So it’s time for change to happen more broadly, and this is especially true in the US. I believe there are two ways this might happen: 1) we legislate and mandate changes, like President Carter did in the 70’s, and/or 2) we wait until some world even occurs that provides that momentum to make such legislated changes palatable for the gluttonous American consumer. One might have thought that the hurricane in New Orleans last year might have given us the excuse we needed. But there seems to be simply no will to make change through our government. Changes we have made in the last several decades are trivial or wrongheaded, and now our current administration is making it worse.

We need a government that will wake up and take decisive action. And for that to happen, we need a populace that understands the urgency of the situation.

So I think the effort I need to make is to find ways to join others who are working to help explain that the things we’re saying are not just from fringe leftist environmental nuts, but from real, thinking, aware people. And the effects of inaction (and frankly, even if we do act) are already happening, and will be more and more evident to the daily lives of people.

The goal of my new objective is to work with existing efforts to raise awareness and cause the voices of people to call on our government to act.

Will you help me?

2 Comments

  1. trying to affect change?

    I like your column Tom, I really do. I think we have similar mindsets and goals. I think that you may be suffering from the same problem I’ve run into; exposure. I think that anyone reading this is probably the proverbial ‘choir’ and I feel that all of the similar weblogs (Terrablog, Green Car Congress, etc) have the same issue.

    As with any problem there are two approaches: Top-down or Bottom-up (I prefer the bottoms up approach personally – ). I think in this case the Top-down strategy is to provide legislation. As it is well known, any sort of legislation (while well-intentioned) is easily corrupted by interested 3rd parties (corrupted idea-wise not money-wise). The Bottom-up approach is the grassroots effort – going door to door distributing CFLs, slapping “Save the Whales” bumper stickers on stop signs, providing free seminars or tutorials on Photovoltaic Solar Panels; whatever. The problem here is that it requires a lot of energy and devotion; not to mention people pass you off as nuts.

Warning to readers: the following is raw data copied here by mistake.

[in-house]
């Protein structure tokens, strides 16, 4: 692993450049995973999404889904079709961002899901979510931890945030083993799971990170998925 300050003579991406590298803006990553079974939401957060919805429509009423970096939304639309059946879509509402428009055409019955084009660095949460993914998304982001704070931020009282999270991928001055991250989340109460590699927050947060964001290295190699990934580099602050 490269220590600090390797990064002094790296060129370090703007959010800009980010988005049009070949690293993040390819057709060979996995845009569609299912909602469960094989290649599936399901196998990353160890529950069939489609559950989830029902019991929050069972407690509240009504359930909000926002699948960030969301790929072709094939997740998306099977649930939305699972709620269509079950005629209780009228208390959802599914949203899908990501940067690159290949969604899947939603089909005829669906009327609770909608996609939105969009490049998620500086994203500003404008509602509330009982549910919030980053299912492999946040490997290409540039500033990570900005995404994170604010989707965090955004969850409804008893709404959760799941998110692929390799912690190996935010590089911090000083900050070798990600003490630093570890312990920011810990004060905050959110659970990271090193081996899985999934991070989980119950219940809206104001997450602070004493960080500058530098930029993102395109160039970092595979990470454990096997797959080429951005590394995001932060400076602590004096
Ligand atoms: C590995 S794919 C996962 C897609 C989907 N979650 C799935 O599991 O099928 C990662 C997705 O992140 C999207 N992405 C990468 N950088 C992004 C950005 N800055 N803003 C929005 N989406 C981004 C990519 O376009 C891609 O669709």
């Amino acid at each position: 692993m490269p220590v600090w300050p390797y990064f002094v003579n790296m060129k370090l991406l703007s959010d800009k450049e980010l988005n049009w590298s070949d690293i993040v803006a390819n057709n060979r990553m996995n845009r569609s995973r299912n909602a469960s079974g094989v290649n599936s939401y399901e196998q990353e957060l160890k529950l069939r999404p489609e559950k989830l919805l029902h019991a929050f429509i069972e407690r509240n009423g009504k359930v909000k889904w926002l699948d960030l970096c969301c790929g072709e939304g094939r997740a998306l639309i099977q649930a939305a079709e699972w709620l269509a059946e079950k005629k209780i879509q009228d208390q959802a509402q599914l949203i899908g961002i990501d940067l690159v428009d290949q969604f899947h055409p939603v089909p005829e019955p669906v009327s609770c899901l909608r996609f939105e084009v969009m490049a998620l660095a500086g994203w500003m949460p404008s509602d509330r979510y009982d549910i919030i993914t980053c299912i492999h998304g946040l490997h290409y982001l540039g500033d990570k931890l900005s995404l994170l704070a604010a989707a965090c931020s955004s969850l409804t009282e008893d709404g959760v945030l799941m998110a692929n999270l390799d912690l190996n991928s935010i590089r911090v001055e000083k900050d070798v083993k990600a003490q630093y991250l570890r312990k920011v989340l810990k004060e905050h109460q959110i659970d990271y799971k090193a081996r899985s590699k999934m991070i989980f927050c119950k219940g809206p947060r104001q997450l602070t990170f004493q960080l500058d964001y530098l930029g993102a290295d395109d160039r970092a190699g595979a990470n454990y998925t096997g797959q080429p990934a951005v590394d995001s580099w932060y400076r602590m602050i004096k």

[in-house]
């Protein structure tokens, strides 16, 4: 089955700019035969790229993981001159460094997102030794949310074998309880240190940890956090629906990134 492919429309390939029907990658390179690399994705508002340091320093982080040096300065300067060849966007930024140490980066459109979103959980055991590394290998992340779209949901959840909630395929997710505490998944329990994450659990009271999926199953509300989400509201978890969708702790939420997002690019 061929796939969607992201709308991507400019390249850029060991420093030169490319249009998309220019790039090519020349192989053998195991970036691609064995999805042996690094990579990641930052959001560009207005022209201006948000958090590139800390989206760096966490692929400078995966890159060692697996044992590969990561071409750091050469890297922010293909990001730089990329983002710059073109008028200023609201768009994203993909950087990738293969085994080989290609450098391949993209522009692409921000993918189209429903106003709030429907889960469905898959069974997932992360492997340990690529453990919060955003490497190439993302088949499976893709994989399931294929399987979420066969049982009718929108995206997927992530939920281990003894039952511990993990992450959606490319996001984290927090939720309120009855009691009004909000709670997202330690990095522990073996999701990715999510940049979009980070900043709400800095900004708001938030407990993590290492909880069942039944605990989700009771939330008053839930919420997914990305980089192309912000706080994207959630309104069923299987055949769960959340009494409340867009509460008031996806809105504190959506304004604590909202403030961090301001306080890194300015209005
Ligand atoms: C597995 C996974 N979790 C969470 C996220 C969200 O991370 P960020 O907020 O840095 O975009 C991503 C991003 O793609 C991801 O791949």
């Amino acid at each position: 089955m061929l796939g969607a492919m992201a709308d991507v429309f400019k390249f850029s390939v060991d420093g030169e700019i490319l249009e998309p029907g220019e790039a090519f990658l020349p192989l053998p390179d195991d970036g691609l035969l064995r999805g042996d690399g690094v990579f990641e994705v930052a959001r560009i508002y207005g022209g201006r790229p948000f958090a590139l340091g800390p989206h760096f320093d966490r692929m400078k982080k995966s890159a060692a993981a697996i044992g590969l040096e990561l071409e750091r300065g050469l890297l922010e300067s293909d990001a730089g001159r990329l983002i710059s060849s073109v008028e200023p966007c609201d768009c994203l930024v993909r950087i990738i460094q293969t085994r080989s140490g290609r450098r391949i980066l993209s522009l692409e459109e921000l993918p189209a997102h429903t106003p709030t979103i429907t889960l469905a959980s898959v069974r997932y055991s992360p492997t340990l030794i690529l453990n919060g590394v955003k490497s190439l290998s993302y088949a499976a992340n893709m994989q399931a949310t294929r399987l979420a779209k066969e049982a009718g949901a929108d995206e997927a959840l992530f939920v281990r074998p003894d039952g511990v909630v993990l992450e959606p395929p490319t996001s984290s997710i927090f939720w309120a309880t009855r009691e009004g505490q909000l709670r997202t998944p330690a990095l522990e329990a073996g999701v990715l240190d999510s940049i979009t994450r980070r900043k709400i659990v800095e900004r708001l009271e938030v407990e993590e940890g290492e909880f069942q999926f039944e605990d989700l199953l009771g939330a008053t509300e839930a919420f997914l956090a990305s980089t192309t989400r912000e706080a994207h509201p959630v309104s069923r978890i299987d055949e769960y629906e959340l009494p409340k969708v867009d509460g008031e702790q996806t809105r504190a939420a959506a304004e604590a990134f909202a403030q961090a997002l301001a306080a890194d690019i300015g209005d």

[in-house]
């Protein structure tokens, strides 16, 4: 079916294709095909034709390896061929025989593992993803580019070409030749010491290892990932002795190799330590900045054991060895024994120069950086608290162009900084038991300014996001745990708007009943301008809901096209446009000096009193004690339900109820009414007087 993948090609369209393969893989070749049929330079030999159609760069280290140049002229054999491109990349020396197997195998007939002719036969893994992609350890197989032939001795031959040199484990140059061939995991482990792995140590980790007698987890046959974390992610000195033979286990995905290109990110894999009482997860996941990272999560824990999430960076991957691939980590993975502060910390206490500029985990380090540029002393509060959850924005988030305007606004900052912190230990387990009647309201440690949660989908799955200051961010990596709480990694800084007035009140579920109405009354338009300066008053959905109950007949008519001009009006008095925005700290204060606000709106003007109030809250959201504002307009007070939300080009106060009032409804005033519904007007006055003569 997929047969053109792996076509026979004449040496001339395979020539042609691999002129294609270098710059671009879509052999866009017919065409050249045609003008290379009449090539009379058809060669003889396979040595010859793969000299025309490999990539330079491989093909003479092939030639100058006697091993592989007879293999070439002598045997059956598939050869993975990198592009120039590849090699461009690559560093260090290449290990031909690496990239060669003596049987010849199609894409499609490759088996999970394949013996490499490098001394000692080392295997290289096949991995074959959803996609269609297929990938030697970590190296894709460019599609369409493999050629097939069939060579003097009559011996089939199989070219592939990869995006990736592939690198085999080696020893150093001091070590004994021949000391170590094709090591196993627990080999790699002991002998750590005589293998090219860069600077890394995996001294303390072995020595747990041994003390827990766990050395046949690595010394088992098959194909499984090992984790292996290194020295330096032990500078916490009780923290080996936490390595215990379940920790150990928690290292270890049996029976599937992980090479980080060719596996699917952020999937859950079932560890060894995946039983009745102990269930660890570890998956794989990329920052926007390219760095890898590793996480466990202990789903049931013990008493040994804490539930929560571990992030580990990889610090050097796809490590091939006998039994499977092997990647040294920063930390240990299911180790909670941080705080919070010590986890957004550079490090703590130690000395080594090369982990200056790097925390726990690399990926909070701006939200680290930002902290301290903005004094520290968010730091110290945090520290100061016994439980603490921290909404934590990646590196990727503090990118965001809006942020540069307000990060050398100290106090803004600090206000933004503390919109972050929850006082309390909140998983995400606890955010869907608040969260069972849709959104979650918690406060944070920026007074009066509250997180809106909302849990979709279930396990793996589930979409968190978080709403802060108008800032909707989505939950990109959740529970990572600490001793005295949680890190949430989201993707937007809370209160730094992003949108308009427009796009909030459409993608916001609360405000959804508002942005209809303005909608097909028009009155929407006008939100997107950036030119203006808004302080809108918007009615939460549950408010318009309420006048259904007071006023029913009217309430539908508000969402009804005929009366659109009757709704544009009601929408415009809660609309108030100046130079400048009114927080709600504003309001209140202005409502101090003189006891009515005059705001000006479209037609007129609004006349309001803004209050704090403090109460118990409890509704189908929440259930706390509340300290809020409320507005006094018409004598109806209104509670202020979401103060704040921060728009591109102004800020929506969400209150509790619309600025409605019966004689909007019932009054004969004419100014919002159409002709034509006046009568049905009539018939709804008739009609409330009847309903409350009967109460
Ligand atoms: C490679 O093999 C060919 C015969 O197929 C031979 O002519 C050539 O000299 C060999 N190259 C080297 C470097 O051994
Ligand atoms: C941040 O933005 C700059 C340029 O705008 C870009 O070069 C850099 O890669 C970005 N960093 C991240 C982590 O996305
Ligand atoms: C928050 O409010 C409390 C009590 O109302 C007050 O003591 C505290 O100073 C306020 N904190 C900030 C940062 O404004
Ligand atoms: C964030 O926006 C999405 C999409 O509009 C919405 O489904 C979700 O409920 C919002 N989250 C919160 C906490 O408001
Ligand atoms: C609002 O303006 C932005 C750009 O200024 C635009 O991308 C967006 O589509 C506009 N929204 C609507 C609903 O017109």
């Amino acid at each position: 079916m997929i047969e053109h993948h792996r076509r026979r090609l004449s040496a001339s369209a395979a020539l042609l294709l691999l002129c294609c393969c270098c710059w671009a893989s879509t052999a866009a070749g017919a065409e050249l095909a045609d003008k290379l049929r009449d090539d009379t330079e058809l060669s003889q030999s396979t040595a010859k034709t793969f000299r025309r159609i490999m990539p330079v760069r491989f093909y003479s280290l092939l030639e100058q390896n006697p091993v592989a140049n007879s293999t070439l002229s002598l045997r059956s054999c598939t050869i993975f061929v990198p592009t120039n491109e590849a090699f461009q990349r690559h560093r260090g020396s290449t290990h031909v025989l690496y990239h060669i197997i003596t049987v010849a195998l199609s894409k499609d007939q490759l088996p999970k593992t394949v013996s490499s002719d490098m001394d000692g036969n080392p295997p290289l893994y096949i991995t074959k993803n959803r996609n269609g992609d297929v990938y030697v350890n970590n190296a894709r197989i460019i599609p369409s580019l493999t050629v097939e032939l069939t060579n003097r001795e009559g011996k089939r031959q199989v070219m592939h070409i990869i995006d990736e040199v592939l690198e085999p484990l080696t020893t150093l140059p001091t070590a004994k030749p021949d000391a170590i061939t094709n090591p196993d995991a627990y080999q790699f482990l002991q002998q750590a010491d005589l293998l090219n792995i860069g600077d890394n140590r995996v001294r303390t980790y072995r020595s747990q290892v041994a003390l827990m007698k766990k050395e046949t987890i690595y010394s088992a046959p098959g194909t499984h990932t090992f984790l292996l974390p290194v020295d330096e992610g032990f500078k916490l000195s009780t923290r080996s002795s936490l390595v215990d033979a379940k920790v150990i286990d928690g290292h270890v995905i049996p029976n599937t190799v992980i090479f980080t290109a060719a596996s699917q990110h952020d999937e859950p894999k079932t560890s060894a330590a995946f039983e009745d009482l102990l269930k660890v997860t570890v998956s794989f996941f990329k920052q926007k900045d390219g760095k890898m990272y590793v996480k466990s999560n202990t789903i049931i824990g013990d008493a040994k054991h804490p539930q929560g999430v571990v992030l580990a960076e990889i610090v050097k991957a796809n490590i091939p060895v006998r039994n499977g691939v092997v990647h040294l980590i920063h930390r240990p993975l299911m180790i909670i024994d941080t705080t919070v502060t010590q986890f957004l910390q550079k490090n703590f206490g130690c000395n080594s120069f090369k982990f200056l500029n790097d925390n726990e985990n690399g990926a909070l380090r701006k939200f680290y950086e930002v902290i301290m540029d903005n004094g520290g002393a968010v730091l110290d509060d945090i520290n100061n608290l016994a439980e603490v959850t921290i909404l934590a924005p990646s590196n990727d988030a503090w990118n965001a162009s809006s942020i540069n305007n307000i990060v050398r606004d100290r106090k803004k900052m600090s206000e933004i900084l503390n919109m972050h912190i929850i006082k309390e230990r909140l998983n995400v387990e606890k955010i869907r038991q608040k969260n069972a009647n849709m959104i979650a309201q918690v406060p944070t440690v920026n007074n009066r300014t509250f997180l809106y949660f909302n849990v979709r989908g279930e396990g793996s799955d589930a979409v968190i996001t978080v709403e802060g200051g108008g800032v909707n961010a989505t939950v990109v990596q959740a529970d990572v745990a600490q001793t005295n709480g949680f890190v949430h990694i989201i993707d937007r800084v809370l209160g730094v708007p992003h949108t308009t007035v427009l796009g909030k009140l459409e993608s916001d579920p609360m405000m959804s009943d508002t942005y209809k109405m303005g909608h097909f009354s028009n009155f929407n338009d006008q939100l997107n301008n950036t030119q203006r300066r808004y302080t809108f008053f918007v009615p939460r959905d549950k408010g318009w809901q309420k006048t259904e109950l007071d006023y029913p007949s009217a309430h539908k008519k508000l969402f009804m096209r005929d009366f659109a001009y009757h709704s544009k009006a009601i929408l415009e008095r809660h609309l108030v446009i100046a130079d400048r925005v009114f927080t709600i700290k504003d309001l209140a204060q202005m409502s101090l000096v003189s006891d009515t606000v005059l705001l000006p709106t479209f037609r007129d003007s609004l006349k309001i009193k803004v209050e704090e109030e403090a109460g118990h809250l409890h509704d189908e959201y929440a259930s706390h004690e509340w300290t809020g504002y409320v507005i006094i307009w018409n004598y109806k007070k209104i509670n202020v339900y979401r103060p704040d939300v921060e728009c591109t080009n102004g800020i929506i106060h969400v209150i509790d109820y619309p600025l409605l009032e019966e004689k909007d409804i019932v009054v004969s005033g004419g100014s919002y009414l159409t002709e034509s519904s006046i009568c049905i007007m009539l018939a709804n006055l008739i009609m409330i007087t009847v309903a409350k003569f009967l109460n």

My philosophy is to provide people with education and other tools that allow them to make intelligent choices. Too many daily decisions are based on status-qou/ path of least resistance type attitudes. If you can shift that than you can affect change. The best way I can think of that is to lower the resistance on the alternatives. Or you can conversely raise the resistance on the status-quos (kind of like what gasoline is doing).

    To me it’s all about how you feel when you go to sleep at night. If your happy that you’ve made good decisions then kudos. If not, there’s always tomorrow.

    So if you feel like you’re not affecting as much change as you want to maybe it’s time to take a step towards being a crazy leftist enviromental hippie. Start printing those bumper stickers.

    Comment by Reed Braman — July 6, 2006 @ 12:02 pm

  2. […] point is that food, especially meat, is a much larger contributor to climate change than packaging. True and very, very important; I have been writing about the energy cost of food for a […]

    Pingback by Relative Energy Cost of Food vs. Food Bags | Five Percent: Conserve a Little Energy — April 12, 2008 @ 5:15 pm